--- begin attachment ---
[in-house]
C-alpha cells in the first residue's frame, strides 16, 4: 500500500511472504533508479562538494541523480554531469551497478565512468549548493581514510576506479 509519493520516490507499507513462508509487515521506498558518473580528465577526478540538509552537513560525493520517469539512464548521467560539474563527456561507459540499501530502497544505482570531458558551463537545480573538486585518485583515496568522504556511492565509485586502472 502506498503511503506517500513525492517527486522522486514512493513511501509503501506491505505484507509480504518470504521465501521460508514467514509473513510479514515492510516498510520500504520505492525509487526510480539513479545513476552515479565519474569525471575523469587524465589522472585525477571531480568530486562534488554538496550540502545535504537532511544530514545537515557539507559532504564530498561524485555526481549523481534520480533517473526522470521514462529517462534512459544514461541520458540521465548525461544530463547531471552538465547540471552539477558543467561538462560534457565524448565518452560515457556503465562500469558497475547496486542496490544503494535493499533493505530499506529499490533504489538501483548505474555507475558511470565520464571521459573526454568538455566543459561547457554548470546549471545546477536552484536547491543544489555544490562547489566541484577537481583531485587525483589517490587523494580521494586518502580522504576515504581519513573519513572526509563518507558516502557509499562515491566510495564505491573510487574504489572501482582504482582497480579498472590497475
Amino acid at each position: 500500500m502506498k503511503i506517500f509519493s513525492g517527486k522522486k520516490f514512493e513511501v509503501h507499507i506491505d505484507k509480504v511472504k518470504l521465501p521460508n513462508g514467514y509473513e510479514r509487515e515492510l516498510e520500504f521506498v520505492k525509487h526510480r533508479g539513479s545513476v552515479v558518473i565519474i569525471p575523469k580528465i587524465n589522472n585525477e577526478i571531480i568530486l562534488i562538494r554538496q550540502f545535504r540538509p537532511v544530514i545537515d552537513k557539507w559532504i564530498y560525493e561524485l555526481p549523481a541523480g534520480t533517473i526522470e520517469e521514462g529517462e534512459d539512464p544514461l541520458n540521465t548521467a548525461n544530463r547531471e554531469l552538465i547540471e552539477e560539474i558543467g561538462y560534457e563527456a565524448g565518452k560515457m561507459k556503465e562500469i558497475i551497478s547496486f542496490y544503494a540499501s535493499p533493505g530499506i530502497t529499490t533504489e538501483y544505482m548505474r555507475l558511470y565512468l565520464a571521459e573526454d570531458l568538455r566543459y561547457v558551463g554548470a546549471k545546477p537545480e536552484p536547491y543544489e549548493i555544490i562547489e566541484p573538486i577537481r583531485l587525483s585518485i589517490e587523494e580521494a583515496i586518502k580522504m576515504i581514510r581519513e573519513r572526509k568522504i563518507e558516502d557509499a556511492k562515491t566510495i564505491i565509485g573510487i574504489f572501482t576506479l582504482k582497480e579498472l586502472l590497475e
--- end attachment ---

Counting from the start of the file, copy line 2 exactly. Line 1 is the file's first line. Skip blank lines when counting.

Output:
C-alpha cells in the first residue's frame, strides 16, 4: 500500500511472504533508479562538494541523480554531469551497478565512468549548493581514510576506479 509519493520516490507499507513462508509487515521506498558518473580528465577526478540538509552537513560525493520517469539512464548521467560539474563527456561507459540499501530502497544505482570531458558551463537545480573538486585518485583515496568522504556511492565509485586502472 502506498503511503506517500513525492517527486522522486514512493513511501509503501506491505505484507509480504518470504521465501521460508514467514509473513510479514515492510516498510520500504520505492525509487526510480539513479545513476552515479565519474569525471575523469587524465589522472585525477571531480568530486562534488554538496550540502545535504537532511544530514545537515557539507559532504564530498561524485555526481549523481534520480533517473526522470521514462529517462534512459544514461541520458540521465548525461544530463547531471552538465547540471552539477558543467561538462560534457565524448565518452560515457556503465562500469558497475547496486542496490544503494535493499533493505530499506529499490533504489538501483548505474555507475558511470565520464571521459573526454568538455566543459561547457554548470546549471545546477536552484536547491543544489555544490562547489566541484577537481583531485587525483589517490587523494580521494586518502580522504576515504581519513573519513572526509563518507558516502557509499562515491566510495564505491573510487574504489572501482582504482582497480579498472590497475